Before you vote…Do your Homework.

Have you ever went to vote and not recognized all the names on the ballot? I have. Standing there overwhelmed, confused, and unprepared, I skipped over those names. Have you ever not voted because you didn’t know who or what offices were on the ballot? This is embarrassing to admit especially because the foundation of my platform is to provide information and resources. I should have the answers right? Not always. What I don’t know and want or need to know…it’s my responsibility to find out, and I didn’t. I share this to say you must seek the information you wish to find. It’s your responsibility and yours alone to ensure that you are equipped with the information you need to make the best decision for your life. I’ve also built my platform on sharing opinions and experiences to help shape perspectives.

You are not alone if you share the sentiment that you don’t know where to look, who to ask, or what information to trust. If you are eligible to vote, I encourage you to do so. Every vote counted is a voice heard. My younger, irresponsible self who went to the polls uninformed or stayed home uninspired is now older, wiser and equipped with more information. I challenge us all to seek the information…ask questions, read, and research. Self education is key to staying current and informed in an ever-changing world. No one is responsible for getting the information to you but YOU. In order to make an informed decision you have to make acquiring the information a priority, and I’m here to help! Here are a few tips and resources to guide you to the information necessary to make informed voting decisions. I still live with voters regret, you don’t have to.

On a recent show, I spoke with the Mecklenburg County (NC) Director of Elections, Mike Dickerson. Mr. Dickerson provided great information including a some Dos and Dont’s regarding mail-in ballots. Please feel free to like, share, comment and SUBSCRIBE.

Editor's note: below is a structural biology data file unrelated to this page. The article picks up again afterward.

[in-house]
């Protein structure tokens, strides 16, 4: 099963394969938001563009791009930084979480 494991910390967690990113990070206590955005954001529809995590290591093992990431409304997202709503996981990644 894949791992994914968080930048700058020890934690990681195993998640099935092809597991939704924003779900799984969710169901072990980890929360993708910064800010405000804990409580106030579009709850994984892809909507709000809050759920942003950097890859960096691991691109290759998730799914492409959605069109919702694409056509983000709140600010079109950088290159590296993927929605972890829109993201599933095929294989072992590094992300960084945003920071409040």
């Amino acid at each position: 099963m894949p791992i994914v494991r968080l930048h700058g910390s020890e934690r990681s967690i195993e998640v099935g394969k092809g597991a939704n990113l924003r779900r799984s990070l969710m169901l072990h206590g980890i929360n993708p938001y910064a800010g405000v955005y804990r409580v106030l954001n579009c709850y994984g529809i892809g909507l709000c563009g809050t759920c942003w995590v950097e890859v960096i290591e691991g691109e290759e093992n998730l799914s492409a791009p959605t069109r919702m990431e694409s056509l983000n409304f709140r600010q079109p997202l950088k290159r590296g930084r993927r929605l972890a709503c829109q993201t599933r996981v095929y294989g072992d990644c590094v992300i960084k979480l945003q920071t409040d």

Please remember that guidelines vary from state to state and from county to county.

Here a few websites to help you navigate the HOW TO vote by mail, inform you of who’s on the ballot, as well as providing details on events, news and other voting resources in your state.

Also, here are a few Google search suggestions: Board of Elections, Official Democratic Website, Official Republican Website, Democrat, Republican, Liberal

It doesn’t matter which party you are aligned with please know that your voice and your vote matters. As you send in your ballot or head to the polls, go informed…that’s the best way to vote.

Resources for families/loved ones of MISSING CHILDREN

HELP ID ME

Currently, the National Center for Missing & Exploited Children (NCMEC) is assisting in over 700 cases of unidentified human remains. When human remains are found that are believed to belong to a child, NCMEC can assist law enforcement and medical examiners in the effort to give that child back their name. This process includes assisting in the collection and dissemination of DNA, dentals, fingerprints, and other unique identifiers to help determine the identities of these children. https://www.missingkids.org/theissues/helpidme Please click on the link to learn more about HELP ID ME and you may visit the Facebook Page at https://www.facebook.com/HelpIDMe/

National Center for Missing & Exploited Children

NCMEC provides statistics and identifies risk factors for children with autism, red flags that a child may be a victim of sex trafficking, and a support system for families of missing and exploited children. Please visit the website at http://www.missingkids.org for more information.

Kid Smartz

To assist you in initiating healthy conversations with your children about safety and setting boundaries please visit www.kidsmartz.org

Code Adam

If you’re a property manager or business owner please visit http://codeadam.missingkids.org Code Adam was designed to help businesses, parks, government buildings and other establishments ensure that they have safety protocols in place to respond quickly and effectively to situations involving a missing child.

Instagram accounts dedicated to disseminating information about missing persons:

@missingkids

@blackandmissingfdn

@findourmissingpoc

@help_findme

@ebonyalert_

@find_gods_children

MISSING Children

When a loved one goes missing, especially a child, fear and panic set in and it is imperative for you to act quickly to assist in the safe recovery of your child.